I don't think this is gonna work (UPDATE: At least not as planned)

A project log for Open Source Ultrasonic Phased Array

Documentation of the 3rd generation of my ultrasonic phased array project. Levitating stuff, directional speaker, haptic feedback and more!

Niklas FauthNiklas Fauth 08/10/2018 at 21:214 Comments

When I started this project I already had some concerns that the HV583 driver might not be suitable for driving 128 ultrasonic transducers. However for some reason I kept rather optimistic that all would work out fine in the end. I did some test before, and the signals weren't too bad. Also, driving piezos is one of the recommended applications for this IC...

Well, this week I finally managed to test the performance of my array. The pcbs for the transducers arrived and I started assembling 32 of them to the pcb for testing.

All transducers received the same 40kHz square signal, because I only cared for the power consumption and temperature at this point. I supplied the HV583 from an external power supply, just to make sure...

I glued on a heatsink after I realized there is no way for this to work without one, and set the onboard fan to full speed. Unfortunately, even with only 1/4 of the load and not eve full input voltage, the heatsink quickly reached 110°C. The die temperature is probably >160°C at this point.

Here is a (quite shaky) video of this first test:

I then assembled all transducers, because, well, I don't have anything else to do with them and they were laying around. Also, a possible future attempt would probably based on the same connectors and board shape, so I can recycle the transducer array.

At least it looks quite nice...

With all transducers in place, I can only turn up the voltage to 24V before the driver passes out because of over temperature. The effective transducer voltage is 15Vpp. My 2nd array is working at 20-30Vpp...

There are multiple options now to continue this project. One might be to improve cooling, however I don't think that's worth a try.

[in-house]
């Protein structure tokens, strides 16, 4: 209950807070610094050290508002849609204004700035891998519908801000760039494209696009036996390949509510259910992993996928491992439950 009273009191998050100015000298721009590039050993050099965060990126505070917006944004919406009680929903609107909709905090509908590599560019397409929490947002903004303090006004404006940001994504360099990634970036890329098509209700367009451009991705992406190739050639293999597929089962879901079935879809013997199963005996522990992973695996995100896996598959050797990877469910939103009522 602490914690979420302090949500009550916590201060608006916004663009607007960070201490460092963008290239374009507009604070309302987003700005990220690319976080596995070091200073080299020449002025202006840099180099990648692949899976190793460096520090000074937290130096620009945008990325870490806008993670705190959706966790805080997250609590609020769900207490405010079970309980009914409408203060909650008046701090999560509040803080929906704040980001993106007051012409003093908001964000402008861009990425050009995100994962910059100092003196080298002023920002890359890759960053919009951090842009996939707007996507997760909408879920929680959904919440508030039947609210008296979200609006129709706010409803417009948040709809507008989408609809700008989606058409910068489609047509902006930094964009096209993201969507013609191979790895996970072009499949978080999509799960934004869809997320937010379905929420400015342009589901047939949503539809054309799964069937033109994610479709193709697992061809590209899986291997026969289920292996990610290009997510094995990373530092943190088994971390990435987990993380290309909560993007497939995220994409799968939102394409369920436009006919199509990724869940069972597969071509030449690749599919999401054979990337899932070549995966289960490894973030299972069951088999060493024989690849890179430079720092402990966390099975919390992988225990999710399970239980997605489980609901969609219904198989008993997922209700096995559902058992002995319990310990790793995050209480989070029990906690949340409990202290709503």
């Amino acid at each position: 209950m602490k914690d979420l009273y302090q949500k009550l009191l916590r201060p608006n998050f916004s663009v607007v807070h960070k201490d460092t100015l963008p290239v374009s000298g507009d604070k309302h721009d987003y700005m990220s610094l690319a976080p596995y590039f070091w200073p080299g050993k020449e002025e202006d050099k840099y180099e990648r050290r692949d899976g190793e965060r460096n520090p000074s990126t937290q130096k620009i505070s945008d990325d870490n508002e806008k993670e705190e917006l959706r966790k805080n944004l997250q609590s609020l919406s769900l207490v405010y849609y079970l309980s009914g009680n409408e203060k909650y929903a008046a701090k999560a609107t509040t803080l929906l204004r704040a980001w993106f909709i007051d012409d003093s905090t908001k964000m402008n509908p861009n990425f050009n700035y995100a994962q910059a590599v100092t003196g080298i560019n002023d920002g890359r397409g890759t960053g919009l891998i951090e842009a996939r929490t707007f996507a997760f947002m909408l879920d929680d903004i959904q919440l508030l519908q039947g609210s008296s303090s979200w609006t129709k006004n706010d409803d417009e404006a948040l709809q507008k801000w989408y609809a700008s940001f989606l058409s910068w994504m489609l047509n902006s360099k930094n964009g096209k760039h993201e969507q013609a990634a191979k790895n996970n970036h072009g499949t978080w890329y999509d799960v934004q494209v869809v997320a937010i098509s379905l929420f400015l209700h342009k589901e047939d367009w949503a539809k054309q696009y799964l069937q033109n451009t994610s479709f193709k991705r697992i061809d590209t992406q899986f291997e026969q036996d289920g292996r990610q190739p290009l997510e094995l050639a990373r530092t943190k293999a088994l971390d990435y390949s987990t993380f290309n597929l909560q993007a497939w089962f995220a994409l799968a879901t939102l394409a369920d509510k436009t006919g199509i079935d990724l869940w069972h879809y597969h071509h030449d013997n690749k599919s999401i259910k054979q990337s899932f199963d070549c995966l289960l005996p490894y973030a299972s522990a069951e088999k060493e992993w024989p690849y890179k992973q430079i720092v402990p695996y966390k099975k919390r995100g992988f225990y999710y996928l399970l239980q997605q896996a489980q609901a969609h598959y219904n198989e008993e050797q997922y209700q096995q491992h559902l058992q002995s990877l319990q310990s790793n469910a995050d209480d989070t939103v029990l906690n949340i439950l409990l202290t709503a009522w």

The other option would be to use the HV582. This driver only has 96 output channels, so I would need three of them for one 16x16 array. Or two, and make it 14x14. In both cases, I would need a new mainboard, as they are unfortunately not pin compatible. On the first look the pinout seems quite identical, unfortunately Microchip decided to swap VDD and GND on these two chips...

According to the datasheet, this chip can supply 75mA peak instead of 30mA, so it might work somewhat better because the losses in the output stages are less. Also the power is spread to three instead of two packages.

I contacted Microchip to get more details about the RDSon of the HV582 compared to the HV583 to estimate if the HV582 is sufficient for my application. Unfortunately, after more than two month of rather pointless emails the were not willing to give me this information if I'm not asking as a "professional engineering firm".

I'm currently not willing to invest time and another 100$ for new pcbs for the HV582 without this information. So unfortunately, this project is on hold until Microchip decides that this project is worth it to take a quick look at the internal parameters of their design. I was not able to get anyone to do this. But maybe someone from here knows someone who can?...

UPDATE: Microchip replied! They gave me exactly the information I was looking for. Thanks to every one who helped with this shout-out.

The HV582 looks promising, the better performance might be all I need to get it properly working. However, for now I'm designing a new transducer board with a npn / pnp complementary driver stage under each transducer. This allows me to recycle the driver board with the two HV583. I'm currently designing the pcb (luckily this is only a two layer board, so it's quite cheap), so stay tuned!